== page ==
Study: Utilities knew about climate change risks decades ago

Study: Utilities knew about climate change risks decades ago
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American electric utilities knew decades ago about the role fossil fuels play in climate change, according to a study released Tuesday.

The Energy and Policy Institute study, citing industry documents, found that utilities and industry groups were aiming to investigate the “effects of carbon dioxide” on the environment — including rising temperatures and sea levels — as early as the 1970s.

One 1988 study, from industry groups Edison Electric Institute (EEI) and the Electric Power Research Institute, concluded that “climate changes possible over the next 30 years may significantly affect the electric utility industry.”

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The industry heard warnings about climate change as early as 1968, when a science adviser to President Lyndon Johnson told an EEI convention that carbon dioxide emissions could “produce major consequences on the climate — possibly even triggering catastrophic effects such as have occurred from time to time in the past.”

But, the report concluded that some utilities and industry groups later joined coalitions that cast doubt on climate change, all while continuing to burn fossil fuels and opposing government curbs on pollution.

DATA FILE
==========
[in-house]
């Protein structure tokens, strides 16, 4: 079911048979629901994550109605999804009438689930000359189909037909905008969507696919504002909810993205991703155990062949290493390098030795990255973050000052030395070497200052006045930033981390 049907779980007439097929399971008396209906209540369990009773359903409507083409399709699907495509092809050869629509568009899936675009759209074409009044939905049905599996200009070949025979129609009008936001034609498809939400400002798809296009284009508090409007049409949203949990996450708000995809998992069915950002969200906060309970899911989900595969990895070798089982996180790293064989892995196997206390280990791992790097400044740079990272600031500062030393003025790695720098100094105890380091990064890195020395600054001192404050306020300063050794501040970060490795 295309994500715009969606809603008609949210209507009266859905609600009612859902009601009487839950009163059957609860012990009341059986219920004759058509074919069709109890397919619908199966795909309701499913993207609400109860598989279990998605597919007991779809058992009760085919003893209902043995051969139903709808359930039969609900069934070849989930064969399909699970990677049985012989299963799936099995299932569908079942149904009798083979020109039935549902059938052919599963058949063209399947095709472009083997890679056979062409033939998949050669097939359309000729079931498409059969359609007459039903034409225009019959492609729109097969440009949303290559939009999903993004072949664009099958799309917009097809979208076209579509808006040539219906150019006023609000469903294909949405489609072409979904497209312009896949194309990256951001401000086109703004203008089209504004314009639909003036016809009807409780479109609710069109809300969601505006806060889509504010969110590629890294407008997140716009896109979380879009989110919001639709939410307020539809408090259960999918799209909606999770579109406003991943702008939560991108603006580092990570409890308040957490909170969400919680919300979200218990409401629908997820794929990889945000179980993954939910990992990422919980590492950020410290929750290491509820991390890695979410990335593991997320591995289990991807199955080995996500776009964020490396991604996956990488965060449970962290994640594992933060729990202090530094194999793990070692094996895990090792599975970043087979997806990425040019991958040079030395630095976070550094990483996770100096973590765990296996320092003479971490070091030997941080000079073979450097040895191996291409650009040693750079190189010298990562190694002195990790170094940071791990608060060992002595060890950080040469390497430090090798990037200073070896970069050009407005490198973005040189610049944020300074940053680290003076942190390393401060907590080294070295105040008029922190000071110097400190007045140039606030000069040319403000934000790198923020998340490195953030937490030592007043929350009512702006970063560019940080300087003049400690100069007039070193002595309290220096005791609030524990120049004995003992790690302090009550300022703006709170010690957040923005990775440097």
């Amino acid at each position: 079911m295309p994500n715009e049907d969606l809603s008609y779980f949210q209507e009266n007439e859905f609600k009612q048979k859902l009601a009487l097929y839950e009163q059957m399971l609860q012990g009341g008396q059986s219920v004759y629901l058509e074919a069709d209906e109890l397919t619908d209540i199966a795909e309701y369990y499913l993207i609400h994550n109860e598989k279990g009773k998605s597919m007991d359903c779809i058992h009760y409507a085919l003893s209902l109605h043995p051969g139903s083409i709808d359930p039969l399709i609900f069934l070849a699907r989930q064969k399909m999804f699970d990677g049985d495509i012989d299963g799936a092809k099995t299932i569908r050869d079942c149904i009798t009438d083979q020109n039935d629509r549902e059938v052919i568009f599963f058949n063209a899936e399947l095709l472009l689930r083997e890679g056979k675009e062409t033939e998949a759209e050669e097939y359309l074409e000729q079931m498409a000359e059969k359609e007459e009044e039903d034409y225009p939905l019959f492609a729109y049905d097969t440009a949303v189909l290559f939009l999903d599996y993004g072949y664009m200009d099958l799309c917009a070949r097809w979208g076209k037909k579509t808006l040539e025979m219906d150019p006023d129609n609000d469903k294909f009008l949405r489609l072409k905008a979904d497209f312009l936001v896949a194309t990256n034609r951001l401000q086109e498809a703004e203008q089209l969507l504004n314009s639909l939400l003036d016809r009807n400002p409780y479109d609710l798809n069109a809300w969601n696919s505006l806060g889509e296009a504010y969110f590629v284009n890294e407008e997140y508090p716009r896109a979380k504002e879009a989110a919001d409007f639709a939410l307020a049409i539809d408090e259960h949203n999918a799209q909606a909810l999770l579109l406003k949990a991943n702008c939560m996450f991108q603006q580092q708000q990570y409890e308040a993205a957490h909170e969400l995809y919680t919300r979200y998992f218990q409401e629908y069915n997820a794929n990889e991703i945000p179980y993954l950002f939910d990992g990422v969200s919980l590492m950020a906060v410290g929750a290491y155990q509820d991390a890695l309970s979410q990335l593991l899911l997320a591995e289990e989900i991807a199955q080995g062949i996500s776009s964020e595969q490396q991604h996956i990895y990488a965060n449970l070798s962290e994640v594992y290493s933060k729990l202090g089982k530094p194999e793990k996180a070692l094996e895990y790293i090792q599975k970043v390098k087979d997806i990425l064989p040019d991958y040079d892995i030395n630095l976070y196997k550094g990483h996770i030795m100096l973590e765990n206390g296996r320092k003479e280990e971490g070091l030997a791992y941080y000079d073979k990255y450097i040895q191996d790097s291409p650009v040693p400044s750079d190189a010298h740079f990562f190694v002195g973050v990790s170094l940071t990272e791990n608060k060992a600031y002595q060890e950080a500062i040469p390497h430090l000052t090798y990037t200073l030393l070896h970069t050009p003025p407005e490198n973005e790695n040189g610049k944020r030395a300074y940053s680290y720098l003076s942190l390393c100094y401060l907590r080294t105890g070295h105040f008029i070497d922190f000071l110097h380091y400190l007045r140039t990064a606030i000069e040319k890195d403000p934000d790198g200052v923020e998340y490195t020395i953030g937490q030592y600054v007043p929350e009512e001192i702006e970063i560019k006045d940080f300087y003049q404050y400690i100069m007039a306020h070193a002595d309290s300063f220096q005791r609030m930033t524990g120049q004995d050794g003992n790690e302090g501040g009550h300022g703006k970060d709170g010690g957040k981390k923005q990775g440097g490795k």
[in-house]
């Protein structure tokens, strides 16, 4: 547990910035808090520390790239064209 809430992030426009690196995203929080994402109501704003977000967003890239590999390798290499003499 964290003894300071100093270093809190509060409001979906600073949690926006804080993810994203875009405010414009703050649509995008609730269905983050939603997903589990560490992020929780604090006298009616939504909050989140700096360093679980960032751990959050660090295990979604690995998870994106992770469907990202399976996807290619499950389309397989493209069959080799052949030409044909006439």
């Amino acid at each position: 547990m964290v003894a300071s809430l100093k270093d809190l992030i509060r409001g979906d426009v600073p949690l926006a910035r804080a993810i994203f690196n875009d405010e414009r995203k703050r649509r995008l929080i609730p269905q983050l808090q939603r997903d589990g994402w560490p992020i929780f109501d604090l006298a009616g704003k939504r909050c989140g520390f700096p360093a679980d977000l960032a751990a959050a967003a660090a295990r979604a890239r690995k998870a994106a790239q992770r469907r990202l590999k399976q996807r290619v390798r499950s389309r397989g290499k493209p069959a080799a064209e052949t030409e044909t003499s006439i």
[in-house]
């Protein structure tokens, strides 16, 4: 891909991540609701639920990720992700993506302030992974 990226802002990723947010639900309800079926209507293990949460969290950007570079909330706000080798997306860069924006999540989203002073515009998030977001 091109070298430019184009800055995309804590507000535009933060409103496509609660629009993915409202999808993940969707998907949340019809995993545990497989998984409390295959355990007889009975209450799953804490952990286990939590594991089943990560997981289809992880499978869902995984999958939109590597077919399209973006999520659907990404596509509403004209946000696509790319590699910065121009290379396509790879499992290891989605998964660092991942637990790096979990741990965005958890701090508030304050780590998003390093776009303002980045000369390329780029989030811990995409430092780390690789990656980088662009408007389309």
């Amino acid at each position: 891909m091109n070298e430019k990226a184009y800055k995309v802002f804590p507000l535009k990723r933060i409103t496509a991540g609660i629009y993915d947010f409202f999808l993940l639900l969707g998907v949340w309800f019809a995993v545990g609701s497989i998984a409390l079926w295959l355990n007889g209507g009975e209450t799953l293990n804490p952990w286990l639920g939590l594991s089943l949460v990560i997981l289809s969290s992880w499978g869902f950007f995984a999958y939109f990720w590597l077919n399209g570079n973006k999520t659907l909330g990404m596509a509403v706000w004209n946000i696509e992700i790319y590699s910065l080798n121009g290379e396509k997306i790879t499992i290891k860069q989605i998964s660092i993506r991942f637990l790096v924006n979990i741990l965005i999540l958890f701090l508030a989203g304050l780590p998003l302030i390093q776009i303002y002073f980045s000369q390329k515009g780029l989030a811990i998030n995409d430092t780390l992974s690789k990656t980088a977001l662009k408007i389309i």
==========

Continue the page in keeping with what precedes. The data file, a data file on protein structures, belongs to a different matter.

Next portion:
“Nearly 50 years after scientists began to warn the electric utility industry about climate change, some utilities continue to stand in the way of real progress in addressing the problem,” the report says.

The study is similar to media investigations into Exxon Mobil Corp.’s climate science, which concluded that the oil and gas giant knew about the impacts of climate change as early as the 1980s. Several state attorneys general are looking into the allegations, which Exxon has denied.

In a statement, an EEI spokesman Jeffrey Ostermayer noted that, "the electric power industry has reduced carbon emissions by 25 percent below 2005 levels as of the end of 2016."

Clay Perry, an EPRI spokesman, said the group's "science- and technology-based research on air, land and water has historically and continues to provide a basis for responsibly managing the environmental footprint of power industry operations."

He added, "our work is consistent with our charter as an independent, non-profit center of public interest energy for environmental research."

Updated at 1:50 p.m.